AI have been asked to sell one of the cakes I made for the wilton cake decorating class 1. It's a 9 inch chocolate mudcake (pam's recipe from here) filled with butterscotch mousse and frosted with SMBC and decorated with 5 roses on top, 3 dot groups all over and a rosette border. [IMG ALT=""]http://cakecentral.com/content/type/61/id/3136726/width/350/height/700[/IMG]
A little background on me. I'm a home baker by hobby I have only made cakes for family without much decorations. I just finished the wilton course 1 and this was my project. My friends on fb saw it and I am now getting requests to sell them. I made everything from scratch except the filling which I used pudding. I live in an expensive town where there is a ton of bakeries so competition and pricing is steep I was originally planning to ask for $30 but know I'm not sure. And I have no idea how to use pricing matrix. Can anyone can help me out with this?:-(
ACheck out the Pricing Formula link in my signature below. Don't forget to include the cost of your California cottage food operation license in your overhead.
AThanks I'll check it out but I don't have a license yet. The requests caught me off guard since I've never sold any cake before. I also have no idea how to become licensed.
AA good starting point is below, you will need to follow up with your local dept of health (usually at the county level) to apply for a license. Until you have your cottage food license you cannot legally charge for cakes, but you could still give the cake as a gift.
AWow thank you so much I had no idea I wasn't allowed to sell cakes! I've been selling pies, tarts and flan's for a while now:o in fact there's a lot of people here that are not licensed but sell elaborate wedding cakes from their homes.
Original message sent by pamlovestobake
Wow thank you so much I had no idea I wasn't allowed to sell cakes! I've been selling pies, tarts and flan's for a while now:o in fact there's a lot of people here that are not licensed but sell elaborate wedding cakes from their homes.
It's actually not just cakes, you can't sell any food to the general public in California without a license. As long as the food does not need to be refrigerated you are probably OK selling under a cottage food license from your home, your local health dept should have more info. The cost for a license is usually in the $100-300 range, and liability insurance (not required but strongly recommended if you have significant sales volume) is $300-500/year.
AThis is news for me! there's an entire network of home bakers here in town that bake and sell their goods especially since the bakeries around here charge an arm and a leg for a simple cake. I'll be looking into getting licensed if I decide to run a home based business. I'm not 100% sure yet since this is more of a hobby for me. Thank you for your help:D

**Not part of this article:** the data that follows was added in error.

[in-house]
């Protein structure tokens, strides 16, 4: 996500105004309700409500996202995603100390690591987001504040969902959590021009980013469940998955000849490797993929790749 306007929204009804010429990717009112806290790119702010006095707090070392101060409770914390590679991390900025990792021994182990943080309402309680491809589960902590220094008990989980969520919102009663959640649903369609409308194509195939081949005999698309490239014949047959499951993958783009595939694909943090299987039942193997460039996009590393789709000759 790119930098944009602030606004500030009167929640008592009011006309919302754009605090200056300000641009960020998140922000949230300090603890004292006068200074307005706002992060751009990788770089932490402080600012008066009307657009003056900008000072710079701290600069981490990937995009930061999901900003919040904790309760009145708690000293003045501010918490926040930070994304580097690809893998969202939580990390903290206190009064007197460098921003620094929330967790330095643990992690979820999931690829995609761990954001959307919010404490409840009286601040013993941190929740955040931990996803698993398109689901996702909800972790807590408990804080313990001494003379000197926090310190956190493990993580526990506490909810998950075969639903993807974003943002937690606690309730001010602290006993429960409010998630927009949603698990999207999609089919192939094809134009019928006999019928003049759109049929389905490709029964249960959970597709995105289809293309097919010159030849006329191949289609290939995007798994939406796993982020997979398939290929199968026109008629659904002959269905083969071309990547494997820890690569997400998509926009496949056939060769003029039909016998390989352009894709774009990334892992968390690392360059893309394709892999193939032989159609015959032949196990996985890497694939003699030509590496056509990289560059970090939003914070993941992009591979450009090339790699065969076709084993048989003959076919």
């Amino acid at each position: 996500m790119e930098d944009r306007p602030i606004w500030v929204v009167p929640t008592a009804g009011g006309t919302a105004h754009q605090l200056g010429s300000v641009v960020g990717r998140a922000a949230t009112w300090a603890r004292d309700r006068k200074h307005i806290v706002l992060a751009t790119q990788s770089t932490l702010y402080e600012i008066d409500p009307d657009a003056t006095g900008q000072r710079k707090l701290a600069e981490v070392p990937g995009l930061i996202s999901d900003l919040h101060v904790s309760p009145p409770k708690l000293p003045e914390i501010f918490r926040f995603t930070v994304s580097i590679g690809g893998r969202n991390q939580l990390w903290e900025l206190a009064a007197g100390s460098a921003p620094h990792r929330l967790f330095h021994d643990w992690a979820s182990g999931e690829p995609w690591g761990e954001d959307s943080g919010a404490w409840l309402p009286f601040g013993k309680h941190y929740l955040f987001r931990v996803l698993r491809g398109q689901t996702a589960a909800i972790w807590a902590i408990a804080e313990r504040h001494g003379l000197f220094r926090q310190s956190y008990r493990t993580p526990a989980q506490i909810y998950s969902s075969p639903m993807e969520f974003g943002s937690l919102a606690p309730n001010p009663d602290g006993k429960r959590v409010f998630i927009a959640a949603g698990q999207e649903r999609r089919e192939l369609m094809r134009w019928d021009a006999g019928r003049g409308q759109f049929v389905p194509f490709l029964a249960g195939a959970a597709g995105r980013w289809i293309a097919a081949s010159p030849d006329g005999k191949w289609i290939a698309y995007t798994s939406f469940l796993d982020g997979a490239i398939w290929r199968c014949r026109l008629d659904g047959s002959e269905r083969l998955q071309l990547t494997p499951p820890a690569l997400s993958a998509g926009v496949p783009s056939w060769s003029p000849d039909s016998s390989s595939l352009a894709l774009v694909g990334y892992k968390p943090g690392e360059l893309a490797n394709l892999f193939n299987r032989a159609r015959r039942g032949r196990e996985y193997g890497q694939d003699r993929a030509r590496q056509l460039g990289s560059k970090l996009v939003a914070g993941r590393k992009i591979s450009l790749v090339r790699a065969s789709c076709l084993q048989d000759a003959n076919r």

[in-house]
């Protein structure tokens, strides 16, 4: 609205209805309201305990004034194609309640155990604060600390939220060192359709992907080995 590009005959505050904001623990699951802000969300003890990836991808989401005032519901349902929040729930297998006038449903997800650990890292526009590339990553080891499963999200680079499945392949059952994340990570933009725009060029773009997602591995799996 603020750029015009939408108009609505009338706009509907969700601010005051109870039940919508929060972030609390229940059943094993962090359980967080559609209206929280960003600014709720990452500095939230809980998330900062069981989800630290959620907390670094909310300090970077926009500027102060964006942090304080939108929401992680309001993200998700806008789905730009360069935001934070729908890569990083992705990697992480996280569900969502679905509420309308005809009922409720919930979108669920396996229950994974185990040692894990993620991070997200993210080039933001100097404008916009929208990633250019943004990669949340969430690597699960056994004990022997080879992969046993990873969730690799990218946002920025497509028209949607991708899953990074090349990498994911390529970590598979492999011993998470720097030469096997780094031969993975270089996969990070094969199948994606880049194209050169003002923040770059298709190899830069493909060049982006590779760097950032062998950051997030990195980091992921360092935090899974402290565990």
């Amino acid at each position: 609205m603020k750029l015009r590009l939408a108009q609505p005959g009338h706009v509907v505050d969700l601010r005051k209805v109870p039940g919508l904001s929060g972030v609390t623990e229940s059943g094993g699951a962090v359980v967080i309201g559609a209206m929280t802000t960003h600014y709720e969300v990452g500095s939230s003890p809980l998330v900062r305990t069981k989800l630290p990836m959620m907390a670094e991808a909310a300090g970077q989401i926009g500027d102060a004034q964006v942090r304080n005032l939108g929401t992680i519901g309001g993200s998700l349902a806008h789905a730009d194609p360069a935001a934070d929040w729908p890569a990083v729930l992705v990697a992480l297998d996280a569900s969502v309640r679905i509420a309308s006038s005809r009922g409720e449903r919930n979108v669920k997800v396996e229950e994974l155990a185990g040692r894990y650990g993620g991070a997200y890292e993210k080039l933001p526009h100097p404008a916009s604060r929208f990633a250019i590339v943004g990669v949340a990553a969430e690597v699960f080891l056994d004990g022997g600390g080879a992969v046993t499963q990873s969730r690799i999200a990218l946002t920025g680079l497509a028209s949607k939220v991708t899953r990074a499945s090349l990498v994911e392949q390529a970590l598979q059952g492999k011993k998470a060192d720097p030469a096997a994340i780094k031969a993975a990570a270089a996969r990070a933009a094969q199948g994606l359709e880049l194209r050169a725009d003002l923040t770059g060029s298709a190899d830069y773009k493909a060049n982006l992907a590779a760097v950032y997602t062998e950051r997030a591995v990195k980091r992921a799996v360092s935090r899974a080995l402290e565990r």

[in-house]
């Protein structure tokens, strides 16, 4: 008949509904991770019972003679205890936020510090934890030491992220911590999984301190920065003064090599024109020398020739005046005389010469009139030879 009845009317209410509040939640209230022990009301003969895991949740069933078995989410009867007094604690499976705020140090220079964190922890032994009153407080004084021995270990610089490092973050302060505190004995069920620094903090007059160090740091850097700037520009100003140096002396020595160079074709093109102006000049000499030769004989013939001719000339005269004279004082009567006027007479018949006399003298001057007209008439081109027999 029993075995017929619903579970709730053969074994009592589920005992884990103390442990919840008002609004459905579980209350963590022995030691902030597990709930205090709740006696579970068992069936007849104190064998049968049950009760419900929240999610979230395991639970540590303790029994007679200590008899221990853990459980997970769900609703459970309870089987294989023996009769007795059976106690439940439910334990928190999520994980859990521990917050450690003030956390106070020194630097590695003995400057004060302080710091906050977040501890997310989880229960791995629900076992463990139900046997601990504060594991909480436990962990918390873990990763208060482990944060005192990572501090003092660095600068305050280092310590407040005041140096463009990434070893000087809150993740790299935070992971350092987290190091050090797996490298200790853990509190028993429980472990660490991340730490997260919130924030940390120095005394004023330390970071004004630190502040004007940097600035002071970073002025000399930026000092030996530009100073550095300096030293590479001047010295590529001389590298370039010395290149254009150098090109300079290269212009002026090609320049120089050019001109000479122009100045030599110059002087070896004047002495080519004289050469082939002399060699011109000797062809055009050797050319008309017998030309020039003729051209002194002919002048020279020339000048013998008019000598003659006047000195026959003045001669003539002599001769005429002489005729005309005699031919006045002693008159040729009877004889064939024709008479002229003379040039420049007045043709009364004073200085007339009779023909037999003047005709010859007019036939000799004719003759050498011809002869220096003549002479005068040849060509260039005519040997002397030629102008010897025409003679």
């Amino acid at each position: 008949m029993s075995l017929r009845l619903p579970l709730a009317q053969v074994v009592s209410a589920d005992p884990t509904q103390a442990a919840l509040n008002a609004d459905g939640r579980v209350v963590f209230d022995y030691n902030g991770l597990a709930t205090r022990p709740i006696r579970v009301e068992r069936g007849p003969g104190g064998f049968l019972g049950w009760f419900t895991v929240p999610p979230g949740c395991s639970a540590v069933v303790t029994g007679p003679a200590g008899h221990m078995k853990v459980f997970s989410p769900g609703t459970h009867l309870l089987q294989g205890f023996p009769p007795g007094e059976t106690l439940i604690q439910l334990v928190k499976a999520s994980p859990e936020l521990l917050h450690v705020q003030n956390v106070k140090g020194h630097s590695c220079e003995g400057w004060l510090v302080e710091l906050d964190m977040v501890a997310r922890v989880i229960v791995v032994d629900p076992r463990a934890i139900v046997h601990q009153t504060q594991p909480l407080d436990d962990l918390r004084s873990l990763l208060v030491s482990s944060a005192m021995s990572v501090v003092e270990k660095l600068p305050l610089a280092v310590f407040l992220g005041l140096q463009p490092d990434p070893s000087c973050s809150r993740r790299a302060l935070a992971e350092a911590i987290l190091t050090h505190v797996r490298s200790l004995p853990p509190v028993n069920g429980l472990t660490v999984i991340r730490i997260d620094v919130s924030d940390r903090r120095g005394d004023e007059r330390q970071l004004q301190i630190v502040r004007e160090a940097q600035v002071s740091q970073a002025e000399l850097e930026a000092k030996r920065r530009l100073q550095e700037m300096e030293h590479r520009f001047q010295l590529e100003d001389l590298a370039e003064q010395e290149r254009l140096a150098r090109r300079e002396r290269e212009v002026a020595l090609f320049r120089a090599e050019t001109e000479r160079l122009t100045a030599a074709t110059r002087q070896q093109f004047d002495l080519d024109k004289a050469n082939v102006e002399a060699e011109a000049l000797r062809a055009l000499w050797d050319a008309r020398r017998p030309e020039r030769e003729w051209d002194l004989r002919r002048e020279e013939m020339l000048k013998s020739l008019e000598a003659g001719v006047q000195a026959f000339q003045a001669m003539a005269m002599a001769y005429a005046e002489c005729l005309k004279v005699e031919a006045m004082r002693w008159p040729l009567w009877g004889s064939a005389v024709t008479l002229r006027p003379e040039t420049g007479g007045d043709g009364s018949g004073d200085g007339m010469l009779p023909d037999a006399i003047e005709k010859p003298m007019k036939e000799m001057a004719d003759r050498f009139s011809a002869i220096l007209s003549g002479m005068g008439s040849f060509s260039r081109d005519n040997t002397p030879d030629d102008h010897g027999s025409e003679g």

I use this formula
cost of ingredients(and supplies)X3
hourly rate(you determine what you are worth per hour based on skill and demand) X amount of hours put in(including getting ingredients and clean up)
Delivery charge if applicable
That's worked for me for always.
I think 30$ is way to little for that cake, the grocery store around me(NJ) charges about 30$ for a similar cake
Good luck :)
AThank you so much cakebreezy! I had absolutely no idea how much a cake like this would go for! here in southern California prices are ridiculous even in grocery stores. I was thinking cheap prices for my friends but I wouldn't like to lose money on a cake I worked so hard on:-)
AI would be very careful with giving discount to friends, it can be a fine line. It's a great way to practice, giving cakes to friends/family...or whatever you plan on doing.
I completely understand wanting to jump in and start selling cakes but if you start out super low you will gain a customer base. The quicker/better you get you will most likely realize your undercharging, raise your prices & you'll lose your customer base. I mean no disrespect but most people underestimate the time they actually put into each cake, when starting out, it's difficult not to and they end up undercharging.
Just consider your ingredients, your time (baking, shopping, cleaning, consulting, designing, & decorating), supplies (cake boards, internal support, etc.), you won't have as much overhead as a large bakery but you will still have some, and the things Jason mentioned in his posts-his website is very helpful.
Just some things to think about! Your cake is lovely by the way! Good luck.